‘To anyone who has felt this way about someone else, it is probably one of the best things to say to another person. Sometimes it gives me chills even though it is so repetitive.’

Taken from comments on http://songmeanings.com/songs/view/3530822107859491034/

Yes, this song is repetitive. Check out the lyrics:

(Can’t do without)
(Can’t do without)
(Can’t do without)
(Can’t do without)
(Can’t do without)
(Can’t do without)
(Can’t do without)
(Can’t do without)
(Can’t do without)
(Can’t do without)
(Can’t do without)
(Can’t do without)…

But the fact that despite this repetitiveness the song is so enjoyable only proves that it is something special. Because it really is. Right from the intro, it’s hook burrows it’s way into your brain like a worm. It’s one of those hooks which you pick up and don’t want to put down, like S Club 7 or Smells Like Teen Spirit.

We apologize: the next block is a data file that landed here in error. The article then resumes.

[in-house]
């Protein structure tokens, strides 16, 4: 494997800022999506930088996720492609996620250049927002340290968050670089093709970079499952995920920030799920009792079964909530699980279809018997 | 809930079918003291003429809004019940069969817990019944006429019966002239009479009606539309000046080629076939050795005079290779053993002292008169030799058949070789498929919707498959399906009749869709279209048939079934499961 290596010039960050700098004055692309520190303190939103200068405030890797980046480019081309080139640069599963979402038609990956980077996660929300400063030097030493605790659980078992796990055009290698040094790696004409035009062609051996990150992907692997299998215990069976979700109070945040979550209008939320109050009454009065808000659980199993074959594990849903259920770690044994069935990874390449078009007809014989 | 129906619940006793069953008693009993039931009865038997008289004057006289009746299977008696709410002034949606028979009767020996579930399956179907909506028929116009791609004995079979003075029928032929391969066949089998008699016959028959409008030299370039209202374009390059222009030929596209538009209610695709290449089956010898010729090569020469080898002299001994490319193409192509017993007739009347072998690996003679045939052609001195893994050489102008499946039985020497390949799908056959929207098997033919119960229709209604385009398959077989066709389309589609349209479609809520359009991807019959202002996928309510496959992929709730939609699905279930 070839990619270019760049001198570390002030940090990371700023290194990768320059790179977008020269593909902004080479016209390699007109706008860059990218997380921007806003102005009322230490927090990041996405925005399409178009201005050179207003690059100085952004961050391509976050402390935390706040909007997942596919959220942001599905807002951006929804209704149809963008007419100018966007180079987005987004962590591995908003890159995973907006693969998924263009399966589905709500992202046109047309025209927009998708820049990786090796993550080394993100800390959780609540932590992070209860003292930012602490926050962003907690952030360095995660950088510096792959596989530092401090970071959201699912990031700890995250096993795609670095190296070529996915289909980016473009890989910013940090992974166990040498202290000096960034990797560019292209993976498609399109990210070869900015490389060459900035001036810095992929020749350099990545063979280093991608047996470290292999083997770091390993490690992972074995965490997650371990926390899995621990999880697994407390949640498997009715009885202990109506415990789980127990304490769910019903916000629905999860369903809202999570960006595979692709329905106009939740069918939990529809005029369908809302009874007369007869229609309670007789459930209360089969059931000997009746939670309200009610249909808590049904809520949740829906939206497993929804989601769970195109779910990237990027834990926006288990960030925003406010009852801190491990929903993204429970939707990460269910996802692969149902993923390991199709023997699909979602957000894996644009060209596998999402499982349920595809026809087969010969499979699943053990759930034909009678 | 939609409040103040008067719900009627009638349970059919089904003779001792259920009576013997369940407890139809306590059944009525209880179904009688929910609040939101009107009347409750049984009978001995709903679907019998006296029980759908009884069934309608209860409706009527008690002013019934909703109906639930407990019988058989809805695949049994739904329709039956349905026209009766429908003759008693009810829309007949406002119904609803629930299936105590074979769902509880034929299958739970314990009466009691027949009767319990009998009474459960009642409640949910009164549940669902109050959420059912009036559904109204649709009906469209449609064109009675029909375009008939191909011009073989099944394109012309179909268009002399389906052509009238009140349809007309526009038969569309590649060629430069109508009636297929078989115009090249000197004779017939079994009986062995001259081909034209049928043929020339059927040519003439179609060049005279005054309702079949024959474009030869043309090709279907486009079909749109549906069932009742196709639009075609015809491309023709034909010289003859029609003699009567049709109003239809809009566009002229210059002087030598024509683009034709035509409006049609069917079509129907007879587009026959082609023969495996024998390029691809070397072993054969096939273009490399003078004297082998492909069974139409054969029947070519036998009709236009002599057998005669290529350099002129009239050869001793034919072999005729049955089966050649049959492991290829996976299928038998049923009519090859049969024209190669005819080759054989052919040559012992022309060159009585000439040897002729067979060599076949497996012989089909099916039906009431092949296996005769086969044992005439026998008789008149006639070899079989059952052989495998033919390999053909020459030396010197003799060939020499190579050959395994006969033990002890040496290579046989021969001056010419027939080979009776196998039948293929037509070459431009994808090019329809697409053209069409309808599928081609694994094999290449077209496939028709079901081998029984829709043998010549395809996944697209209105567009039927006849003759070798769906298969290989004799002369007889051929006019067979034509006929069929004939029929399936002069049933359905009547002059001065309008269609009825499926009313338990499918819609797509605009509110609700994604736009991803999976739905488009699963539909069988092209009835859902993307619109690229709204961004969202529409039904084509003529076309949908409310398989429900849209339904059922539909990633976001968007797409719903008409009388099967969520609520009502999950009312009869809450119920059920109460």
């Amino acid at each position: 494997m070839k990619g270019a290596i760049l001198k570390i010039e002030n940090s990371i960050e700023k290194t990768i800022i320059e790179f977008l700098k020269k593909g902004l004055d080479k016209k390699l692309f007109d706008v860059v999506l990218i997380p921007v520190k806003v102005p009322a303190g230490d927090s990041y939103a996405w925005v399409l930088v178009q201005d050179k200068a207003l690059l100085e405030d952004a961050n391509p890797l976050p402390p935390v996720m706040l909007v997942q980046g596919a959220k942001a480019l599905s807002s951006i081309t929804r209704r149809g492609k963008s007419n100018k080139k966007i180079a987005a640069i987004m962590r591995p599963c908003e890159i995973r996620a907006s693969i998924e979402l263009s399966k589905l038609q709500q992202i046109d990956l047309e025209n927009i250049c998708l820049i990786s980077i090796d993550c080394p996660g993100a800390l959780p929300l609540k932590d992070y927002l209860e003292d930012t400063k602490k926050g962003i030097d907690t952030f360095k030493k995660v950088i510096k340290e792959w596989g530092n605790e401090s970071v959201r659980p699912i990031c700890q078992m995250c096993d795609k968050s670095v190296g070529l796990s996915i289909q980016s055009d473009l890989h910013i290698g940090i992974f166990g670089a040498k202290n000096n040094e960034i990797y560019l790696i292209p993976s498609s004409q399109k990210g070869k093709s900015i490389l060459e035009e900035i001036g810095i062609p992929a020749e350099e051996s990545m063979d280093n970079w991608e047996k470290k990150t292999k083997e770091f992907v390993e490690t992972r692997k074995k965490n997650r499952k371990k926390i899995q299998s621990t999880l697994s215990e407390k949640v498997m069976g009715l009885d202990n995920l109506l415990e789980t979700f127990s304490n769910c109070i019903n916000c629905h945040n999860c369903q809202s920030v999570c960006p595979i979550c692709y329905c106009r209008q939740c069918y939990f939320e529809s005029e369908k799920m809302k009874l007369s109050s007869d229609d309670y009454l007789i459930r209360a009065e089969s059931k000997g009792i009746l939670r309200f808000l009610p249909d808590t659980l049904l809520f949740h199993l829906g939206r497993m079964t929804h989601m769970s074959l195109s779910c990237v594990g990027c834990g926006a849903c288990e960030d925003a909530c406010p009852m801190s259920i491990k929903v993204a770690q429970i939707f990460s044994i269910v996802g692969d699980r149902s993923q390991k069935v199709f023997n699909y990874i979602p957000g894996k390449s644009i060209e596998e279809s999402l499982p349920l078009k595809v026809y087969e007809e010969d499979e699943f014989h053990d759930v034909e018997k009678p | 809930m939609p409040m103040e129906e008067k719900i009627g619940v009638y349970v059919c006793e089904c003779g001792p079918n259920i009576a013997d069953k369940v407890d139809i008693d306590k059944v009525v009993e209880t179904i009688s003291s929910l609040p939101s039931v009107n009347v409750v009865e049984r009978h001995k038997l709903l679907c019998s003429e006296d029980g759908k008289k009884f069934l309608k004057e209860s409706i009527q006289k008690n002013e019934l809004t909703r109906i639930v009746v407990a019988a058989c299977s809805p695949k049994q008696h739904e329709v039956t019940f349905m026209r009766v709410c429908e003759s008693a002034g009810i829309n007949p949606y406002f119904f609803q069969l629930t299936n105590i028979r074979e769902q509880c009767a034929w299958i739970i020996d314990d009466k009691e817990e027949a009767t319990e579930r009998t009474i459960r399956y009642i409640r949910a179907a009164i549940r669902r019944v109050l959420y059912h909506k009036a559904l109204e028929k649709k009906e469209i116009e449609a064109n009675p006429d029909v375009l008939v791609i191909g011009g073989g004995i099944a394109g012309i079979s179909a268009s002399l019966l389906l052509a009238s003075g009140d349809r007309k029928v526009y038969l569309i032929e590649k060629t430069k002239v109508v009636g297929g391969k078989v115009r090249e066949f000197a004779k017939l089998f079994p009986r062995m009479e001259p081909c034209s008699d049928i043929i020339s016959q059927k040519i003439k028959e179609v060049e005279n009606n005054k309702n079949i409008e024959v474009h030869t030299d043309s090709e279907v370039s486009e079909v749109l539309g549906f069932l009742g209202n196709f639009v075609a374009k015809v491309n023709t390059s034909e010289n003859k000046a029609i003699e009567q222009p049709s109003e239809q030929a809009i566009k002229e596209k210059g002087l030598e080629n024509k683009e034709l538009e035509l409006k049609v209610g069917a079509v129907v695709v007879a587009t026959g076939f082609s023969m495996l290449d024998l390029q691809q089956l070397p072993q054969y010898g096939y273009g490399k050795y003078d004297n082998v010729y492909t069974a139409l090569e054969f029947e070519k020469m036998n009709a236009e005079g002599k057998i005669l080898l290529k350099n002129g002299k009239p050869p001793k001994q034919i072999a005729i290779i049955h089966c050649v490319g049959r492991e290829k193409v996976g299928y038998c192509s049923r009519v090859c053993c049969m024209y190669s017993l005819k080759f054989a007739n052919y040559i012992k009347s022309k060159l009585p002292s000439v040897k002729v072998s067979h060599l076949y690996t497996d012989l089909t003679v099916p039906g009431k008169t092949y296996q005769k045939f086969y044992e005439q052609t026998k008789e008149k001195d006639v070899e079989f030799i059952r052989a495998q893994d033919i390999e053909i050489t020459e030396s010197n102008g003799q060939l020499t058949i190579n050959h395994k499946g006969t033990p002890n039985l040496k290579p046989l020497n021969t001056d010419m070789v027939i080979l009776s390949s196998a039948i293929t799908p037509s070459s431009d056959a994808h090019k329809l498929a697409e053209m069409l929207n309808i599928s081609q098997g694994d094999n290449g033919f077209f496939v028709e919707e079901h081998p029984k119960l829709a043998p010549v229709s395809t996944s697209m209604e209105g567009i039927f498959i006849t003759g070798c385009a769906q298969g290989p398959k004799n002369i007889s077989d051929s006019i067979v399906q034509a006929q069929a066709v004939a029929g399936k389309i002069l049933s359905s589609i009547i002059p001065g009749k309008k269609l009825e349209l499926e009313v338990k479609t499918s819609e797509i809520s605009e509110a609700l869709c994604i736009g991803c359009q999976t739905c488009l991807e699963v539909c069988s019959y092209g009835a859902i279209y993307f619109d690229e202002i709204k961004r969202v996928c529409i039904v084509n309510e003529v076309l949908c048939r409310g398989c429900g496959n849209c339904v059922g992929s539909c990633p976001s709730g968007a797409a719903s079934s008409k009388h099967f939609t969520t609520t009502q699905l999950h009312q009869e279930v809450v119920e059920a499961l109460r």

But the brilliance of the song doesn’t end there. Although the song – unbelievably – is about as repetitive as it’s lyrics, the whole thing somehow just works. It repeats itself enough to allow you to really enjoy it but not so long as to bore you. The balance is so precisely perfect that it makes you really wonder how he did it.

The answer probably lies in the fact that Caribou did a doctorate in Mathematics, and reportedly applied it in making of this album. The way the song brings you up and takes you down could be visually represented in a sine or cos graph, beautiful symmetrical waves.

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